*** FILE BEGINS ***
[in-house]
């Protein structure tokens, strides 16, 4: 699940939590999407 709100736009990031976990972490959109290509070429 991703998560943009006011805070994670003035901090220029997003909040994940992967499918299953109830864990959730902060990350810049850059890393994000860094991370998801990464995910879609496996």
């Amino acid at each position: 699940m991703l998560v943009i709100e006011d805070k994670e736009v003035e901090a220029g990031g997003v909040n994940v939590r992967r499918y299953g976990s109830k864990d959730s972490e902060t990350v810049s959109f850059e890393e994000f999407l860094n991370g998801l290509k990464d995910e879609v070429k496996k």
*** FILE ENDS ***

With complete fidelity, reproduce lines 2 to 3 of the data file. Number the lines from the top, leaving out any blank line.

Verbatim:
């Protein structure tokens, strides 16, 4: 699940939590999407 709100736009990031976990972490959109290509070429 991703998560943009006011805070994670003035901090220029997003909040994940992967499918299953109830864990959730902060990350810049850059890393994000860094991370998801990464995910879609496996």
């Amino acid at each position: 699940m991703l998560v943009i709100e006011d805070k994670e736009v003035e901090a220029g990031g997003v909040n994940v939590r992967r499918y299953g976990s109830k864990d959730s972490e902060t990350v810049s959109f850059e890393e994000f999407l860094n991370g998801l290509k990464d995910e879609v070429k496996k």